While you’re holding the dumbbells, stand upright but widen your stance to a little more than shoulder-width. Relax your arms down to either side, palms facing in. Then slowly bend to the right, moving your upper body as one unit. When you start to feel a pull in the side of your abdominal muscles, return to the original stance then repeat on the other side. Perform three sets of five repetitions.
5. Shoulder Rotations | 8 reps
Standing upright with your feet hip-width apart, grab a pair of light dumbbells. Bend your elbows to 90 degrees, your forearms parallel to the ground in front of you, palms facing up. Keeping your elbows tucked to your torso, rotate your arms out to the sides while maintaining that 90-degree bend. Keep rotating until you feel your shoulder blades come together and your chest muscles stretch. Slowly bring your hands back together then repeat for three sets of eight reps.
6. Dumbbell Halos | 5 reps
Put down one of the dumbbells and hold the other with both hands, standing with your feet hip-width apart. Pull the dumbbell in toward your chest, bending the elbows while keeping them tucked to your sides. Bring your left hand across your chest then circle it around your head, moving the dumbbell in a circle or “halo” around your head. Try to keep your shoulder blades pulled back, your back straight with a neutral spine, and your head stationary. Repeat for ten rotations in one direction then do ten in the other direction. Complete three sets of five reps each way.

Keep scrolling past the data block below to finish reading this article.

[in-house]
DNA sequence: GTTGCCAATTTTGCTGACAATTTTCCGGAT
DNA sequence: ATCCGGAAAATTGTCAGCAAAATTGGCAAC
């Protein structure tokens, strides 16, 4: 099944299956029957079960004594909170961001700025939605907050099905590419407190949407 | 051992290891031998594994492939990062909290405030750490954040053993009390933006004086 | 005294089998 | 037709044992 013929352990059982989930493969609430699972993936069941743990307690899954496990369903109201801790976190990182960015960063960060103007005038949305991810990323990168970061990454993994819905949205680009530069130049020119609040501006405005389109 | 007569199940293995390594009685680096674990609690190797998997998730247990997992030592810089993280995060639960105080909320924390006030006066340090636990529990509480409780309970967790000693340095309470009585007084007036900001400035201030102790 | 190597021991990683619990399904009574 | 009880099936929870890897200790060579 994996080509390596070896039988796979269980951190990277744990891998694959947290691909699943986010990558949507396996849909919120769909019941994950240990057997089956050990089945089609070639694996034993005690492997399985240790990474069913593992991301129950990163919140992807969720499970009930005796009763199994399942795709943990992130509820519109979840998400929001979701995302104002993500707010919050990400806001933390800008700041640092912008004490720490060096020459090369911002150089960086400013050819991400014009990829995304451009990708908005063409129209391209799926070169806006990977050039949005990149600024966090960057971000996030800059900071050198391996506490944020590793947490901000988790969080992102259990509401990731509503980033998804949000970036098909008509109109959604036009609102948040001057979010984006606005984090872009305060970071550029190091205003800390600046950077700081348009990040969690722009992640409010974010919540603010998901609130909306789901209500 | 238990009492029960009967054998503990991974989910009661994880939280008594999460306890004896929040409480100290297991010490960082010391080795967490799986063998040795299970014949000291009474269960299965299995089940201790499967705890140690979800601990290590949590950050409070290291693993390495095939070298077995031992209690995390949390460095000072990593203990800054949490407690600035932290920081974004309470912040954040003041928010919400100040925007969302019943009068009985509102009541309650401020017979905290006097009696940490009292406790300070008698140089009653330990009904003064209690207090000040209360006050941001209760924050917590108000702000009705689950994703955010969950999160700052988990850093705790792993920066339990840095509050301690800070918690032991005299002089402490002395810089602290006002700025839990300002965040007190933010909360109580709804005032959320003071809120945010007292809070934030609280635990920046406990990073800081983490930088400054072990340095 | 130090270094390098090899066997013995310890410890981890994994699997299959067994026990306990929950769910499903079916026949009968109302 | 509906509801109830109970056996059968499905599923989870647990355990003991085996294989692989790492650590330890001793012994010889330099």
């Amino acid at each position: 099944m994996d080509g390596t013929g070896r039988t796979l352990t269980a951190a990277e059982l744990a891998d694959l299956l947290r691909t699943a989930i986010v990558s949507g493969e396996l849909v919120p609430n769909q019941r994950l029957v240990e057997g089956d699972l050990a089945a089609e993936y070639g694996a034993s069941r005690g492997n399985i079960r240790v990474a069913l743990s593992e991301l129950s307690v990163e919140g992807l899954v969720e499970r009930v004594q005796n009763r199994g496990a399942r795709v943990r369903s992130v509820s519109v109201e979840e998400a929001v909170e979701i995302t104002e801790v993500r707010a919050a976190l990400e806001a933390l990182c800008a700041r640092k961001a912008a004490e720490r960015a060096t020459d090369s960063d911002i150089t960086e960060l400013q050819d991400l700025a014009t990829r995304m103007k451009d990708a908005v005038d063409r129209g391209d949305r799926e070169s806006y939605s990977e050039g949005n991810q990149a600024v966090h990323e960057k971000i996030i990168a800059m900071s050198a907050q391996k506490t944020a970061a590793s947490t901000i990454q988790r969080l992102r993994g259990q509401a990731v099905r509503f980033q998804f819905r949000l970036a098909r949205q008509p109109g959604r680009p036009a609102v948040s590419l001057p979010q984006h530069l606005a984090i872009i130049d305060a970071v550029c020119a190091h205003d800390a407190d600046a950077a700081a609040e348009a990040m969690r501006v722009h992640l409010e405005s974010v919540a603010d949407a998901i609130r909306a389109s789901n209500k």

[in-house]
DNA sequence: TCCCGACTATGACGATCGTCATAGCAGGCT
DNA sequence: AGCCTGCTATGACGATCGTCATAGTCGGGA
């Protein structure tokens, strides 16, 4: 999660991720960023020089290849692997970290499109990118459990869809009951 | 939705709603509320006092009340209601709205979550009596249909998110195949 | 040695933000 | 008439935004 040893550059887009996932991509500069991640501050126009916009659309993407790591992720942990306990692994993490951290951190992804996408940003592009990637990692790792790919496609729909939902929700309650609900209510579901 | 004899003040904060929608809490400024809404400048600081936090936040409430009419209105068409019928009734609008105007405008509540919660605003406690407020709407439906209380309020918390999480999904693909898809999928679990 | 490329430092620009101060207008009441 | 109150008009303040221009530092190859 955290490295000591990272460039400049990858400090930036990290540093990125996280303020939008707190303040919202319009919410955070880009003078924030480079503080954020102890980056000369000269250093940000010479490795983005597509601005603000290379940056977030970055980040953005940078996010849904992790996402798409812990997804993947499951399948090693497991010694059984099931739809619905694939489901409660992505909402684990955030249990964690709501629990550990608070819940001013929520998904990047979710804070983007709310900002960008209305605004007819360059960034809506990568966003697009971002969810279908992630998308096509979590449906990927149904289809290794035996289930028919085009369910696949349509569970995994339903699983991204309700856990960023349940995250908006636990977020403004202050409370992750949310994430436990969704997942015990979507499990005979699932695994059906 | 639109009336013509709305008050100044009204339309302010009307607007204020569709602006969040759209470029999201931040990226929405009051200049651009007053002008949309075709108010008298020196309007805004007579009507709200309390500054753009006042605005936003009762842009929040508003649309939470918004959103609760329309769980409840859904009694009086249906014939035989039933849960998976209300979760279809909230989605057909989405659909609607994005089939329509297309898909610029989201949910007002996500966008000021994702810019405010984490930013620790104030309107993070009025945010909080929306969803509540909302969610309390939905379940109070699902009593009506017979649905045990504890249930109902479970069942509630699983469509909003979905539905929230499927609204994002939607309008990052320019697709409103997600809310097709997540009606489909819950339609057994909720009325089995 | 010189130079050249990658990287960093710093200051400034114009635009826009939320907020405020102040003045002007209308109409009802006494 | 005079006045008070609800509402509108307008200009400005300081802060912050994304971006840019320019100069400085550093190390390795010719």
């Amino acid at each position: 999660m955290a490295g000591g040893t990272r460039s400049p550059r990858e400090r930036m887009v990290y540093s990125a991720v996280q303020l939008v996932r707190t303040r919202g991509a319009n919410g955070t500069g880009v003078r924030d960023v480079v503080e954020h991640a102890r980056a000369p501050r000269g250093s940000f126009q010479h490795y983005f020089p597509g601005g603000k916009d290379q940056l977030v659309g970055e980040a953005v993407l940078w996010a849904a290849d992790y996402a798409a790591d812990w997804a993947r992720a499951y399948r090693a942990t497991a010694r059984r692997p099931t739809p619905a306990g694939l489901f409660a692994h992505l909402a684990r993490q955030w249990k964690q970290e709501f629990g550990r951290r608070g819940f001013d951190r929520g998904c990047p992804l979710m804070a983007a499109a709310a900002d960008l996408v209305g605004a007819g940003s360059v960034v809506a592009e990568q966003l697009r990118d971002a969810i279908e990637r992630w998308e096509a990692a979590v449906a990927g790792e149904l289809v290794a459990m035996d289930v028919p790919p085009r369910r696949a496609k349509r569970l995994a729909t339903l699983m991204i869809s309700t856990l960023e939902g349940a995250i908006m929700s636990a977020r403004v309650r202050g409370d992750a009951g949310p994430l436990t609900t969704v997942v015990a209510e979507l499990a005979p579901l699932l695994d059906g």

7. Spine Openers | 7 reps
Sit down on a bench or stool – a chair with a short back may work, but you need to be able to bend freely backward. Place your hands behind your head at the base of your neck then engage your core and move with your upper back. Lift your chest and elbows toward the ceiling, trying not to arch your lower back. Lean until you feel a stretch in your abdominal muscles then return to the starting position and repeat for three sets of seven reps.
How to Correct Posture Problems Through Exercise and Good Habits
These seven exercises to improve posture are specifically designed to stretch and strengthen the muscles in your core, shoulders, and back, all of which play a role in your posture. The more frequently you perform these posture exercises, the faster you’ll see progress. Keep in mind that you must also correct any bad habits you may have developed which contributed to your poor posture in the first place.
To maintain your benefits, make sure to sit correctly with your back against your chair and your feet planted firmly on the floor. If you work at a computer, make sure your eyes are level with the center of your monitor. If they aren’t, raise or lower your monitor accordingly. Throughout the workday, make an effort to check your posture at least once an hour. If you find that you’re slipping back into bad habits, take a quick break to stand up and stretch out. Do some neck rolls and shoulder raises to work out any sore or stiff muscles then get back to the grind.
By cultivating good habits and practicing posture correction exercises, you’ll be on your way to getting rid of that slouch for good!